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4 Health Conditions Common in Men

Men's Health Month is celebrated each year during to heighten the awareness of preventable health problems and encourage early detection and treatment of disease among men and boys. While many diseases can affect genders equally, there are some that men may be at higher risk for and can be screened for to prevent or treat health risks.

4 Health Conditions Common in Men

Men's Health Month is celebrated each year during the month of June to heighten the awareness of preventable health problems and to encourage early detection and treatment of disease among men.

1. Prostate Cancer

Prostate cancer begins when cells in the prostate gland start to grow uncontrollably. The prostate is a gland found only in males. It makes some of the fluid that is part of semen. The prostate is located below the bladder and in front of the rectum. The size of the prostate changes with age. In younger men, it is about the size of a walnut, but it can be much larger in older men.

Each year in New York State, about 14,000 men are diagnosed with prostate cancer and almost 1,700 men die of the disease. Risk factors of prostate cancer include:

  • Age – About 2/3 of cases are diagnosed in men age 65 and older.
  • Race – Risk is highest among African American men and lowest in Asian men.
  • Family health history – Men whose close relatives (father, brother, son) have had prostate cancer are more likely to get it.

Symptoms include difficult or painful urination, difficulty having an erection, blood in urine or semen, and frequent pain or stiffness in the lower back, hips or upper thighs. Talk with your health care practitioner about the risks and benefits of prostate cancer screening and whether it is right for you.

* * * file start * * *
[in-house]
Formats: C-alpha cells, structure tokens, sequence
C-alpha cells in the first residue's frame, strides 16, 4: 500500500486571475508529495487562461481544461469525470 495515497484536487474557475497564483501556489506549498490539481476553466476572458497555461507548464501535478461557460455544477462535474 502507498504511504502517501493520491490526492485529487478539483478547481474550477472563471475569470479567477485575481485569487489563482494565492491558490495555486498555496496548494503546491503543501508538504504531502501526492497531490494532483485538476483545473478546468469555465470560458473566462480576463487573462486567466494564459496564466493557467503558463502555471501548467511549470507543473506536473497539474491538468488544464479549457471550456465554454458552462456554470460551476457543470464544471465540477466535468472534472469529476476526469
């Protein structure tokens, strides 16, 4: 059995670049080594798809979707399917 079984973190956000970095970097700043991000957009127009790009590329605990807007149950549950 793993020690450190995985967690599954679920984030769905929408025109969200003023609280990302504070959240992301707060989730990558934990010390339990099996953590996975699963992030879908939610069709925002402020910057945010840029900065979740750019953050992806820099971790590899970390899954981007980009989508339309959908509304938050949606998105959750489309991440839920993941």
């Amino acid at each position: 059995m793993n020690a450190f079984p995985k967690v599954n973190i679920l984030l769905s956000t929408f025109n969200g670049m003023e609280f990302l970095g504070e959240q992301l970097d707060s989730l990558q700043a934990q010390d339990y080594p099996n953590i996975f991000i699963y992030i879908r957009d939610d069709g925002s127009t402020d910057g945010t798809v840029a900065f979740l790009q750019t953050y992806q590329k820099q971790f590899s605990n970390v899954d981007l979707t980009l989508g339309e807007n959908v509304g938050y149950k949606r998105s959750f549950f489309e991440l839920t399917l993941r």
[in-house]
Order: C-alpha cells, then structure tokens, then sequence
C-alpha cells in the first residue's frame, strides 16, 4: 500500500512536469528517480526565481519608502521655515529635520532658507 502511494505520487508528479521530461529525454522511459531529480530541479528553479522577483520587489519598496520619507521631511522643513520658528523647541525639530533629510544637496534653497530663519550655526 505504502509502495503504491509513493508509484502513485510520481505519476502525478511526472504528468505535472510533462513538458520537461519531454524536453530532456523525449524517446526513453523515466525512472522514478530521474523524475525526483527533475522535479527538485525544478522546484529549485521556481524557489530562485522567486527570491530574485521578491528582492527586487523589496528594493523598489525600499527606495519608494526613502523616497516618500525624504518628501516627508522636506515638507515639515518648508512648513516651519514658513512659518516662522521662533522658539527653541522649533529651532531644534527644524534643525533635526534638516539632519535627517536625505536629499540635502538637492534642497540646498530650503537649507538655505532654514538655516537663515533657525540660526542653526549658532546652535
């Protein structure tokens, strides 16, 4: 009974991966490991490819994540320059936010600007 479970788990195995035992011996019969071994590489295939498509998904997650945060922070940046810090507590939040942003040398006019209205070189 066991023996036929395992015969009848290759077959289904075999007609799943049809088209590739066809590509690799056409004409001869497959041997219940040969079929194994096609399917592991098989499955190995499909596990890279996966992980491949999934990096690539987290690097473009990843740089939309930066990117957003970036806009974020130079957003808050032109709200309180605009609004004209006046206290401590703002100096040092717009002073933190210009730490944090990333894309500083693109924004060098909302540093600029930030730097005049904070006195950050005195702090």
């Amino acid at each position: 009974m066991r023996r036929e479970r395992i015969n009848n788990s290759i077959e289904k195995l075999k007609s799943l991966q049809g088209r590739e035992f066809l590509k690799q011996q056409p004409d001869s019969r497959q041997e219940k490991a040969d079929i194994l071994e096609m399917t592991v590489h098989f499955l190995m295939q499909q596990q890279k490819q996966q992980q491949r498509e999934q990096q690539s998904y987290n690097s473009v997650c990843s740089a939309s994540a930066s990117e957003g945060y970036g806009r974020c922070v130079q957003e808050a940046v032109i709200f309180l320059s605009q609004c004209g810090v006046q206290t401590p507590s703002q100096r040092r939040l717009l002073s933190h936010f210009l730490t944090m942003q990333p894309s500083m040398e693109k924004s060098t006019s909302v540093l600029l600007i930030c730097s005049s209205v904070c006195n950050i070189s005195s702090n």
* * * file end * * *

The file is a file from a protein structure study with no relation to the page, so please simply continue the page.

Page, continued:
2. Cardiovascular Disease

Heart disease is a term that includes several more specific heart conditions. The most common heart disease in the US is coronary artery disease (CAD). CAD occurs when the arteries that supply blood to the heart muscle become hardened and narrowed due to the buildup of plaque. The narrowing and buildup of plaques is called atherosclerosis. Plaques are a mixture of fatty and other substances including cholesterol and other lipids. Blood flow to the heart is reduced, which reduces oxygen to the heart muscle. This can lead to heart attack.

Risk factors include smoking, poor diet, high blood pressure, lack of exercise, high blood cholesterol levels, diabetes, and stress. To prevent cardiovascular disease, the CDC recommends following a healthy diet that includes fresh fruits and vegetables, maintaing a healthy weight, exercising regularly, not smoking, and limiting alcohol use.

3. Lung Cancer

Lung cancer is the leading cause of cancer deaths among both men and women, claiming more lives each year than colon, prostate, ovarian and breast cancers combined. Smoking causes the majority of lung cancers in both smokers and in people exposed to secondhand smoke. However, lung cancer may occur in people who have never smoked and/or those who have never had prolonged exposure to secondhand smoke.

Risk factors include smoking, exposure to secondhand smoke, exposure to radon gas, exposure to asbestos and other carcinogens, and a family health history of lung cancer. If you smoke and have been unable to quit, make an appointment with your health care practitioner or call NYS Smokers Quitline 1-866-NY-QUITS (1-866-697-8487).

4. Skin Cancer

Skin cancer — the abnormal growth of skin cells — most often develops on skin exposed to the sun. But this common form of cancer can also occur on areas of your skin not ordinarily exposed to sunlight.Risk factors include having fair skin, a history of sunburns, excessive sun exposure, living in sunny or high-altitude climates, the presence of moles on your skin, and a family health history of skin cancer. Skin exams are a great way to help detect early findings of cancer.

To protect your skin, remember to wear sunscreen year-round and try to stay in the shade when you can.

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